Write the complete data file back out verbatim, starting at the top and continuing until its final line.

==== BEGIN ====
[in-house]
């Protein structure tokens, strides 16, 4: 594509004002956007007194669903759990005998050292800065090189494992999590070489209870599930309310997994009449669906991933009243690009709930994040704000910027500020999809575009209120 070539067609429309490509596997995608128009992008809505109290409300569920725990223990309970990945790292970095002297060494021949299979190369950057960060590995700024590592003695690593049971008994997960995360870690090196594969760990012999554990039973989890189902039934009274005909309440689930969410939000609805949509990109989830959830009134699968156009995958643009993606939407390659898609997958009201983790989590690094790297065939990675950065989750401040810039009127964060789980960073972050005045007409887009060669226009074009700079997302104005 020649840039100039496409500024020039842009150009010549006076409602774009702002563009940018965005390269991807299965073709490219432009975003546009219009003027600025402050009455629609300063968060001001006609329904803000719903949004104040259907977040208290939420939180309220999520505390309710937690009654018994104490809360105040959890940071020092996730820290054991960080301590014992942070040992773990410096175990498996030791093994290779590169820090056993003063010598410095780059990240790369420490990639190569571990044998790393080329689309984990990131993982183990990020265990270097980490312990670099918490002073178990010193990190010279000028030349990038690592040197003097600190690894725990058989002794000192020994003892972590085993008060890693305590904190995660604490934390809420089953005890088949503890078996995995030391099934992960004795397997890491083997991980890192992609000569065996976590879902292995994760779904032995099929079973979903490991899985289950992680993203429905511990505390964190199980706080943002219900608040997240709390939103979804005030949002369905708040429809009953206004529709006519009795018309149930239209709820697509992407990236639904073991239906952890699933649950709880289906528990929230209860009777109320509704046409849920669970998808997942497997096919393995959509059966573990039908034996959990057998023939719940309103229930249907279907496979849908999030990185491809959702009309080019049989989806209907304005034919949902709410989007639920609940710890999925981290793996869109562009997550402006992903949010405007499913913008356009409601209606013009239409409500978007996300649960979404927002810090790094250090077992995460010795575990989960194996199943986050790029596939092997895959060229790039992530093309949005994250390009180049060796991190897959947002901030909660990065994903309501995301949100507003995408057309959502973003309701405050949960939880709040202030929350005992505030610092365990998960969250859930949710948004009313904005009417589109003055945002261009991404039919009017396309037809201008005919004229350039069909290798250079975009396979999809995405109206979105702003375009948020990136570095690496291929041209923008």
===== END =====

[in-house]
């Protein structure tokens, strides 16, 4: 594509004002956007007194669903759990005998050292800065090189494992999590070489209870599930309310997994009449669906991933009243690009709930994040704000910027500020999809575009209120 070539067609429309490509596997995608128009992008809505109290409300569920725990223990309970990945790292970095002297060494021949299979190369950057960060590995700024590592003695690593049971008994997960995360870690090196594969760990012999554990039973989890189902039934009274005909309440689930969410939000609805949509990109989830959830009134699968156009995958643009993606939407390659898609997958009201983790989590690094790297065939990675950065989750401040810039009127964060789980960073972050005045007409887009060669226009074009700079997302104005 020649840039100039496409500024020039842009150009010549006076409602774009702002563009940018965005390269991807299965073709490219432009975003546009219009003027600025402050009455629609300063968060001001006609329904803000719903949004104040259907977040208290939420939180309220999520505390309710937690009654018994104490809360105040959890940071020092996730820290054991960080301590014992942070040992773990410096175990498996030791093994290779590169820090056993003063010598410095780059990240790369420490990639190569571990044998790393080329689309984990990131993982183990990020265990270097980490312990670099918490002073178990010193990190010279000028030349990038690592040197003097600190690894725990058989002794000192020994003892972590085993008060890693305590904190995660604490934390809420089953005890088949503890078996995995030391099934992960004795397997890491083997991980890192992609000569065996976590879902292995994760779904032995099929079973979903490991899985289950992680993203429905511990505390964190199980706080943002219900608040997240709390939103979804005030949002369905708040429809009953206004529709006519009795018309149930239209709820697509992407990236639904073991239906952890699933649950709880289906528990929230209860009777109320509704046409849920669970998808997942497997096919393995959509059966573990039908034996959990057998023939719940309103229930249907279907496979849908999030990185491809959702009309080019049989989806209907304005034919949902709410989007639920609940710890999925981290793996869109562009997550402006992903949010405007499913913008356009409601209606013009239409409500978007996300649960979404927002810090790094250090077992995460010795575990989960194996199943986050790029596939092997895959060229790039992530093309949005994250390009180049060796991190897959947002901030909660990065994903309501995301949100507003995408057309959502973003309701405050949960939880709040202030929350005992505030610092365990998960969250859930949710948004009313904005009417589109003055945002261009991404039919009017396309037809201008005919004229350039069909290798250079975009396979999809995405109206979105702003375009948020990136570095690496291929041209923008």